Original excerpt : « Maudlin Journalism.The Saturday Review in one of its late numbers has an article on the above subject, in reference to two leading articles in the London TImes, which in the works of the Saturday Review "exhibit in a striking manner the idiosyncrasies by which the literature of that journal is now-a-days distinguished". Of the latter of the two articles on the subject of the telephone the Saturday writes :."Some simple-minded readers may have their breath taken away by the expectation of some terrible cataclysm of the world when it is declared, in the very first sentence of this efffusion, that 'a great change has come over the conditions of humanity'. It is true that we are immediately informed that all that has happened is that 'suddenly and quietly the whole human race is brought within speaking and hearing distance'. As a matter of fact, the discovery of the operation of what is now called the telephone is by nom eans new; the principles of its action have been known for a number of years, and the instrument itself has certainly not broken 'suddenly and quietly' on the world, nor it yet revolutionized society in any way, but is at present only an invention in an imperfect condition, and of a little practical utility. It can, for any public purpose be employed only within a comparatively limited range; and in domestic service it is altogether inferior to the well-established and trustworthy system of air-tubes or electric wires. It is, in fact, in its present form, little better than a toy, which amazes ignorant people for a moment, and is soon found to be almost useless. There is no instrument which is so liable to get out of repair, and requires such delicate management; and, except with great care and trouble, it is certain to get out of order. The whole tone of the article in question is hysterical in the most grotesque degree, and gives one the idea of having been written under galvanic influence. It describes how formely 'the eye enjoyed an invidious superiority over the sister organ', for 'not to speak of its celestial achievements over other worlds, or of the kingdoms of the earth it could see in a moment of time, ot encroached successfully on the domain of the ear by beacons, and telegraphs, and all kinds of signals'. The eloquent writer then mentions the introduction of telegrams, which he describes as 'the dry bones of correspondence', and inferior to letters 'in the charms that sweeten and assit communication'. It may be allowed that 'gushes, sighs, tears, sallies of wit, and traits of fondness, do not stand the ordeal of twenty words for a shilling, and the frigid medium of unsympathetic clerks'; but they may still be transmitted by the ordinary post, while the telegraph wires supply the means of rapid communication, which may often be of vital importance, though this wise gentleman seems to think that 'the telegram is found to be a barbarous makeshift, fit for business purposes or mere messages in which names, figures, places , and dates are all that is to be transmitted', but not' for any higher or tenderer purpose.by which, it may be supposed, is meant spiritual counsel, confidential discussion, or the interchange of lovers' vows. It may perhaps be prudent to accept with caution the assertion that the Americans are rapidly bringing this system to use. 'Already', we are told, '500 houses in New York converse with one another; 3,000 telephones are in use in the United States; they are used by Companies and other large concerns wherever the works are some way from the office.a facility equally, if not better, supplied, it may be remarked, by the telegraph; and 'friends on the opposite sides of a broad street converse as if in one room'. And, as he goes on, the oracle becomes quite poetical and pathetic as he describes now 'the known tone and inflections of the speaker, a whisper, a cough, a sigh, a breath, can be heard'; and how 'the little incidents of human utterance which it takes a wakeful ear to detect, aided by the eye and by familiar acquaintance, are found to pass along miles of wire, many of them under the earth or sea', so that 'a hundred miles of galvanic agency becomes only one imperceptible link between two humans mechanisms'. In point of fact, it is doubtful, as far as actual experience has yet beeen obtained, whether such communications can actually be carried on in a regular and intelligible way, as so much depends on the atmosphere and the weather; and in any case, as wa have said, the telegraph is not superseded. Assuming, however that the telephone is to come into universal use, it may be feared that it will add a new terror of life. 'The household wire', we are told', 'need to be monopolised, or be at the mercy of one inefficient listener; half-a-dozen telephones, with their respectives wires, can be attached to the same main wire, and as many ears applied'. This certainly suggests a very uncomfortable time for the people who are liable to have all sorts of private and confidential communications, including it may be delicate appeals or indelicate remonstrances and criticism, brought ot their ears by intrusive correspondents whose voices and messages may not be so sweet and pleasant as is supposed. Post-cards are bad enough, but telephone messages will be infinitely worse. Fancy Mr Gladstone made the centre of a vast circle of telephones, with their respective wires ! And here is another appalling vision :.A time is coming when everybody, we presume, will carry his own telephone about with him. Wherever he goes he will be ablle to steps into a telegraph office, apply his own wire to the public wire, and hold a private conversation with a wife, of a son, or a customer, or a political friend at the end, without the intervention of a public servant'. Nor is even this all. Another terrible suggestion follows :.There is no reason why a man should not hold conversation with a son at the Antipodes, distinguish his voice, hear his breathing, and, if the instrument be applied as a stethoscope, hear the heart's throb. Next to seeing.nay, rather than seeing.that would parent give to hear the very voice, the familiar laugh, the favourite song, of the child long separated by a solid mass 8,000 miles in diameter ?'. And then how grand and thrilling the idea that perhaps this blessed instrument will 'bring to our Metropolis the dreadful sounds of the bombardment or the field of battle', and so obviate the necessity fro sensational war correspondence ! Well may the writer ask, 'But what next ?'. He congratulates himself on this glorious discovery, not only on its own account, but because 'it has come happily just at the time when there had arisen a dreary feeling that we had arrived at the end of original discoveries'; and he is delighted to find 'that the world has not exhausted itself.mind has not done all its work'. It is quite clear, at least, that one particular manifestation of what may be called mind has pretty well exhausted itself when we read two such incredibly foolish articles in the largest type of the leading journal. » (Bay Of Plenty Times, Rōrahi VI, Putanga 573, 16 Poutūterangi 1878, Page 3)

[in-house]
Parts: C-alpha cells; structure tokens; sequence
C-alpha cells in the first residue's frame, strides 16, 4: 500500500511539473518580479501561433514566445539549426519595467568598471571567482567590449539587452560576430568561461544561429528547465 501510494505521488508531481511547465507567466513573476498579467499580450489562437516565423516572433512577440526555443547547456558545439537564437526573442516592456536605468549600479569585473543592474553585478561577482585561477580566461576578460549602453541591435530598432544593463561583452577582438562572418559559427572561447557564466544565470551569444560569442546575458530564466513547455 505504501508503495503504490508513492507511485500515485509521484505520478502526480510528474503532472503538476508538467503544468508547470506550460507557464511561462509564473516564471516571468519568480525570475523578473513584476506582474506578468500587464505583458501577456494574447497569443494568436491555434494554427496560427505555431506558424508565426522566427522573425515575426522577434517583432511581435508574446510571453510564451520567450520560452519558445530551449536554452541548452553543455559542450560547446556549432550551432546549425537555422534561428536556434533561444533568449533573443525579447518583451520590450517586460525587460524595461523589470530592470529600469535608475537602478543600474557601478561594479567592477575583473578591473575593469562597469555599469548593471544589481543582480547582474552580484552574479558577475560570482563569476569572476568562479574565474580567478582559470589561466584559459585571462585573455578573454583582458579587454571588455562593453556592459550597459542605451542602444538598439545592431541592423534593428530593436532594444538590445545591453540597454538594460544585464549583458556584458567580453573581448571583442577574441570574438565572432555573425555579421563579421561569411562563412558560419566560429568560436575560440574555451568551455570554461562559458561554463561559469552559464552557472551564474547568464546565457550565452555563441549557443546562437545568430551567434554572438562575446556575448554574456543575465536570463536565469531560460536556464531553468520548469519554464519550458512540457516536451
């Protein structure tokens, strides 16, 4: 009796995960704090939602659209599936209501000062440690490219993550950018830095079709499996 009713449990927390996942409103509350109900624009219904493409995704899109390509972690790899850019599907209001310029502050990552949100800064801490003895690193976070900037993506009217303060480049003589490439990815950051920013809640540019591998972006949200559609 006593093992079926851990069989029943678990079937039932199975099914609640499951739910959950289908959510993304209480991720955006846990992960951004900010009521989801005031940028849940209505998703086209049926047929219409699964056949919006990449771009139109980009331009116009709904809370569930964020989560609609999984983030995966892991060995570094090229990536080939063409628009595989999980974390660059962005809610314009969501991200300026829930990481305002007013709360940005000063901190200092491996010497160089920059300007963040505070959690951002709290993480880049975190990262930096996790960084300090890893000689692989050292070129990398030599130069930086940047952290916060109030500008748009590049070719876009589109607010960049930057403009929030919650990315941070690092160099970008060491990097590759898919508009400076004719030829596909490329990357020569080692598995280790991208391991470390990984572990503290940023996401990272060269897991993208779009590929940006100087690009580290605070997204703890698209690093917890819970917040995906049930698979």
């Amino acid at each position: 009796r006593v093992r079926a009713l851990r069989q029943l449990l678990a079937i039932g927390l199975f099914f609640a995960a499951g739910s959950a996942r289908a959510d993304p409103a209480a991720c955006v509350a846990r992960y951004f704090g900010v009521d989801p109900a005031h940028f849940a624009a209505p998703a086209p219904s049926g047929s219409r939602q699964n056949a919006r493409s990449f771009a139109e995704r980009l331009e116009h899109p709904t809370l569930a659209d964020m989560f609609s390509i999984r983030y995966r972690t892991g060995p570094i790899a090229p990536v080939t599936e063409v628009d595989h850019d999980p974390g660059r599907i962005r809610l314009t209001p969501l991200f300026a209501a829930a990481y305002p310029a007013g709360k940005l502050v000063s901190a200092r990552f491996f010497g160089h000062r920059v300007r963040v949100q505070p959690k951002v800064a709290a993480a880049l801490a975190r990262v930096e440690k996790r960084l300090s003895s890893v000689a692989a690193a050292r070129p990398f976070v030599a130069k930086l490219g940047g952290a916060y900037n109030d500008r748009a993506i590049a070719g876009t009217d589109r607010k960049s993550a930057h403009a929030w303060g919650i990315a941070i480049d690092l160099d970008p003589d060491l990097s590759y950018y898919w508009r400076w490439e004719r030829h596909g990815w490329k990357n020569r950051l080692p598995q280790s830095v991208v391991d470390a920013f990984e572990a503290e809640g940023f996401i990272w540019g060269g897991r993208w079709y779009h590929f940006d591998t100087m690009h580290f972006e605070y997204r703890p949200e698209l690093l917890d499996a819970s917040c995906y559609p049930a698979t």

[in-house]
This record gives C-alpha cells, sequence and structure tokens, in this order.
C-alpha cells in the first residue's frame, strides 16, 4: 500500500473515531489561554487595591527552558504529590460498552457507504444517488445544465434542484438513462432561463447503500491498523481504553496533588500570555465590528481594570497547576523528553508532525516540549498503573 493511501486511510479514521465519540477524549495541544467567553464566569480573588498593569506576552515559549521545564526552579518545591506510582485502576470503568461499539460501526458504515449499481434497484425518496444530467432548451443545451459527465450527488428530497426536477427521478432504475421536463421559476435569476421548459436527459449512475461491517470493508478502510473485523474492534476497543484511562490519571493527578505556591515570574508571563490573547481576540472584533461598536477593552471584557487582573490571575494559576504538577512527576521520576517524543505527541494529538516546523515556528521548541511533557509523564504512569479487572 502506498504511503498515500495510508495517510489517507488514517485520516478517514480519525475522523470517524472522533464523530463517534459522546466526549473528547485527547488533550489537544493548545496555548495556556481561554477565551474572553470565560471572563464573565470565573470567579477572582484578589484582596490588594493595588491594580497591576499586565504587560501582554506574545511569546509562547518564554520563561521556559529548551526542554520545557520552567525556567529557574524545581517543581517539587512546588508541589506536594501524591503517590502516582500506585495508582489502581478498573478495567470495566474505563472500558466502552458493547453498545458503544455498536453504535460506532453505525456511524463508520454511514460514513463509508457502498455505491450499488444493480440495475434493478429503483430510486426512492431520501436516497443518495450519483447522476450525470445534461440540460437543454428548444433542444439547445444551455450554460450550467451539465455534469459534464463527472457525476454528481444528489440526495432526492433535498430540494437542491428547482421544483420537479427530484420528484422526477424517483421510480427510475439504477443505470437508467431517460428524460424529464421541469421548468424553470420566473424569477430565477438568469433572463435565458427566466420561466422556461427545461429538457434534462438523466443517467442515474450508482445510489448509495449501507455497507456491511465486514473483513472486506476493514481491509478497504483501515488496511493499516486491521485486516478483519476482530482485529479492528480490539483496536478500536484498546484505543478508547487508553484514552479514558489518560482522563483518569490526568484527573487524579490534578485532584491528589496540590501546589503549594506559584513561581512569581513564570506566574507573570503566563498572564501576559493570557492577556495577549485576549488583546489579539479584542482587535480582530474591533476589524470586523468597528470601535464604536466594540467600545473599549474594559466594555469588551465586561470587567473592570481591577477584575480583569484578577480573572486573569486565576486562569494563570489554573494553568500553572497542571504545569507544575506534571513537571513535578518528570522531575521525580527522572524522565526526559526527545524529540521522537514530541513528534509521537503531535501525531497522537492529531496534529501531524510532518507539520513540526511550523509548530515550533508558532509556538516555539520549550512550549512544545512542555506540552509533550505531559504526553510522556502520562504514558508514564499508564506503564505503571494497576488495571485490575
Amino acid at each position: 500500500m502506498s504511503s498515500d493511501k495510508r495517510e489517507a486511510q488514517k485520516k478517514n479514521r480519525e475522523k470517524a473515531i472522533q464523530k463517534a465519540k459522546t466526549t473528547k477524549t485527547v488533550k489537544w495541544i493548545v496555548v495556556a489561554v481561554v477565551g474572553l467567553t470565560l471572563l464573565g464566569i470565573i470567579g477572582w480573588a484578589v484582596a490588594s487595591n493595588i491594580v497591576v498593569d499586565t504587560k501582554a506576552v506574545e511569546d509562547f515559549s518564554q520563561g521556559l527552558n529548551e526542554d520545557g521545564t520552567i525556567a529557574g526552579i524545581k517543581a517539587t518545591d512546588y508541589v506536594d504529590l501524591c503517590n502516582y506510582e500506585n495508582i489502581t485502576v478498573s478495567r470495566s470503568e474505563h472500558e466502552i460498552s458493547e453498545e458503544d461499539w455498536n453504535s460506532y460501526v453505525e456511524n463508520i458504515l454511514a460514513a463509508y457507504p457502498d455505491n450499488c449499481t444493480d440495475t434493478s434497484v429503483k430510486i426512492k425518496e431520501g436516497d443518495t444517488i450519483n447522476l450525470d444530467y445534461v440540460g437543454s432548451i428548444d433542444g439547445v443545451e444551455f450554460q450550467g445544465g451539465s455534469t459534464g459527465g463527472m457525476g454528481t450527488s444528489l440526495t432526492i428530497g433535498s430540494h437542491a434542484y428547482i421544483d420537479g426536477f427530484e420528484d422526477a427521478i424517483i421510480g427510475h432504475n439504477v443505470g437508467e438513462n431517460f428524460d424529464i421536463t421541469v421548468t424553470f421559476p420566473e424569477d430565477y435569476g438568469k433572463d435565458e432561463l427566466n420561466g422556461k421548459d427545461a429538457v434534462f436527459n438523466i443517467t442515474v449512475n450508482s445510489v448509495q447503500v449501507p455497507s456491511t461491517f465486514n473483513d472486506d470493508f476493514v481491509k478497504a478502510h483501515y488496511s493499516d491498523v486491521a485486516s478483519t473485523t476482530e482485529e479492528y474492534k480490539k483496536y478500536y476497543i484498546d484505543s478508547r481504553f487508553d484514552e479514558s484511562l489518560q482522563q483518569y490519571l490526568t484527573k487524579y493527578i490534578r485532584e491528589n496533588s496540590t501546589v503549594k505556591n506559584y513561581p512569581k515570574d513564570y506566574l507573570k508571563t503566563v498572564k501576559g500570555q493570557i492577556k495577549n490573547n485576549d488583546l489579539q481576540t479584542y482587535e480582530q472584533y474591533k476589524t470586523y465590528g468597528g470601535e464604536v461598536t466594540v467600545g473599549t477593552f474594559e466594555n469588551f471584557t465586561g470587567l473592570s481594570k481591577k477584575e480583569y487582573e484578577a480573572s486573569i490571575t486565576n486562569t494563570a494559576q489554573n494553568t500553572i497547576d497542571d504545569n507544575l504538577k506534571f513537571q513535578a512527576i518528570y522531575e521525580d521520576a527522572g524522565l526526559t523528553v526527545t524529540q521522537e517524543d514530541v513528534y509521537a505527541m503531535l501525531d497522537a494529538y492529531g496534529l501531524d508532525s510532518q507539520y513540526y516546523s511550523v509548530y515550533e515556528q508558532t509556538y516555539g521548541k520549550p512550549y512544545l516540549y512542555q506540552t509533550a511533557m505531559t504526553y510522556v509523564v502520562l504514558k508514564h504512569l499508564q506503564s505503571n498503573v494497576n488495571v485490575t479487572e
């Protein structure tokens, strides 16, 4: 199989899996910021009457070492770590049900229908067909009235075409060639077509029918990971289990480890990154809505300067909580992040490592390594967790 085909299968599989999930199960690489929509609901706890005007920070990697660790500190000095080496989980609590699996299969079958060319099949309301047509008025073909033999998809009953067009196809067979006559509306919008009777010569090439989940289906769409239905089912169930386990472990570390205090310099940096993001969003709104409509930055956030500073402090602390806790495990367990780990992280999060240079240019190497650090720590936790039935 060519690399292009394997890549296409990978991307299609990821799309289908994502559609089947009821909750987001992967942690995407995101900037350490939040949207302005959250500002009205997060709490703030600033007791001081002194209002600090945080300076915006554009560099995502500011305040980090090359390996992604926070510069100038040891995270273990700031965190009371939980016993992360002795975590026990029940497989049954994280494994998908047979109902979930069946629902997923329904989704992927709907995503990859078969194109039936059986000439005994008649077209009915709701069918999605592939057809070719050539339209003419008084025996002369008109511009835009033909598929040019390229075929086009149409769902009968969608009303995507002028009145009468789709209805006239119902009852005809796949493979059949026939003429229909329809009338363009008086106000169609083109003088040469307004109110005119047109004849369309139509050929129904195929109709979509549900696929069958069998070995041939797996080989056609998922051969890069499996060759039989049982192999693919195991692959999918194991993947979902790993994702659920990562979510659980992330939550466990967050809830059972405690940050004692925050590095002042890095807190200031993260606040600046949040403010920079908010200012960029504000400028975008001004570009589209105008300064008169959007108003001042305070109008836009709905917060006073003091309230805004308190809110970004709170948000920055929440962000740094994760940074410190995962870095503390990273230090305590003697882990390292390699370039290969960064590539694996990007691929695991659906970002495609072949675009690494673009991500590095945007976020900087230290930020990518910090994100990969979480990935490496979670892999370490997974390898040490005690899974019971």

Source : Connor, Steven (2004), “Incidents of the Breath: In Pneumatic and Electric Ventriloquisms”, A lecture given in the series 'Artificial Others: Lectures on Ventriloquism and Automata' at the Ruskin School of Art and Drawing, Oxford, February 17 2004.
Source : Connor, Steven (2000),“Dumbstruck: a cultural history of ventriloquism”, Oxford University Press, pp. 380-389.
Source : Plumptre, Charles John (1877), “King's College lectures on elocution; or The physiology and culture of voice and speech, and the expression of the emotions by language countenance, and gesture. Being the substance of the introductory course of lectures annually delivered ...”, Trübner, 1881, Third Edition, p. 467.
Source : Field, Kate (1878), “Bell’s Telephone — The Telephone of the Future : An Intercepted Letter”, Edited by Kate Field.
Source : Field, Kate (1878),“Kate Field: Selected Letters”, Southern Illinois University Press, 1996.
Source : Casson, Herbert N. (1910), “The History of the Telephone”, 1st World Publishing, 2004.
Urls : http://www.bbk.ac.uk/english/skc/incidents/ (last visited ) http://paperspast.natlib.govt.nz/cgi-bin/paperspast?a=d&d=BOPT18780316.2.15&l=mi&e=-------10--1----0-all (last visited ) http://www.fullbooks.com/The-History-of-the-Telephone4.html (last visited ) http://casson.thefreelibrary.com/ (last visited ) http://cnum.cnam.fr/CGI/fpage.cgi?P84.1/63/100/248/0/0 (last visited )